Alkemy X

Dawne Ballard serves as Alkemy X's people and culture manager, spearheading Alkemy X's continued focus toward optimizing a successful hybrid world culture for its global team. She has a proven track record for cultivating comprehensive people operations programs for organizations across multiple industries, including DE&I programs. 

Dawne leads our continuous efforts to provide the best support to our team - our incredibly talented people. Her work involves optimizing a positive, welcoming, and thriving hybrid workplace culture for our global team. Her focus is on cultivating comprehensive people operations practices, policies, and programs to deepen and strengthen connections throughout our team and across our working relationships internally and externally. 

AX: What's the most rewarding aspect of your role as a People & Culture Manager?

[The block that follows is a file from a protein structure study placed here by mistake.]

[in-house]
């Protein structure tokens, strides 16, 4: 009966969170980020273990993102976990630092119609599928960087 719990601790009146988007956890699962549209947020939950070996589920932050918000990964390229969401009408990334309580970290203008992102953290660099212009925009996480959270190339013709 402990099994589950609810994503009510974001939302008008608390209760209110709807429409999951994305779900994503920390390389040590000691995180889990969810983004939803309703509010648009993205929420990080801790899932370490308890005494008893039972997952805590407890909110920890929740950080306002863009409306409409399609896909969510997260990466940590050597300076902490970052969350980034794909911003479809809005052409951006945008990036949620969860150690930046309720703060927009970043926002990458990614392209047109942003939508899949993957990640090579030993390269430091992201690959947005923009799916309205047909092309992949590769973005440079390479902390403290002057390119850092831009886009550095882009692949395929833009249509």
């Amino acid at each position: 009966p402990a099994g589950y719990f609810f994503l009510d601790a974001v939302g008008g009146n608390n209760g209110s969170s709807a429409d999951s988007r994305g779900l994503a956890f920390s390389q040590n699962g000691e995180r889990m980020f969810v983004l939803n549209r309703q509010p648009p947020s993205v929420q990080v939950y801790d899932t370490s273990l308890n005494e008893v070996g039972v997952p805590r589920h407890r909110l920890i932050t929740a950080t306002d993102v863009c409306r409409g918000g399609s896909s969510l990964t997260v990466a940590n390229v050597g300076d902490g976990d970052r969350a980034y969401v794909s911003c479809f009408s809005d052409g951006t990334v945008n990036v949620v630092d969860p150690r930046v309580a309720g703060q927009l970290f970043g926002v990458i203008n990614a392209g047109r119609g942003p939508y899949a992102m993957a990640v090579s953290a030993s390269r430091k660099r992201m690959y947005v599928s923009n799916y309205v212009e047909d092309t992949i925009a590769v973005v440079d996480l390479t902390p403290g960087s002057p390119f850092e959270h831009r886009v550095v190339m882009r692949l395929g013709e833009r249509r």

DB: It’s the people! It is the collection of unique individuals that comprise a team, a department, an organization… that make it succeed. Feelings of being valued, needed, and relied on are critical to how we identify with work, and we tend to feel most engaged and most productive when we care about and identify with not only our work but the folks we work alongside. I know that my role within our team is critical to our overall success, just as every role is, and it’s a privilege to work with such phenomenal people, who are unbelievably talented. 

AX: What's an initiative you have implemented to elevate employee satisfaction and engagement?

DB: Increasing and improving various forms of communication is an ongoing focus for us, and our People and Culture team helps to drive related initiatives. We craft weekly Newsletter content that provides reminders, learning and engagement opportunities, benefits highlights, resource spotlights, and beyond. While it can be complex to attach metrics to how deeply team members engage with this, we lean into organic methods of obtaining feedback to help us understand what topics, areas, and refreshers are needed, welcome, and helpful to our team. Thus far, the feedback has been stellar (we always welcome more, though!).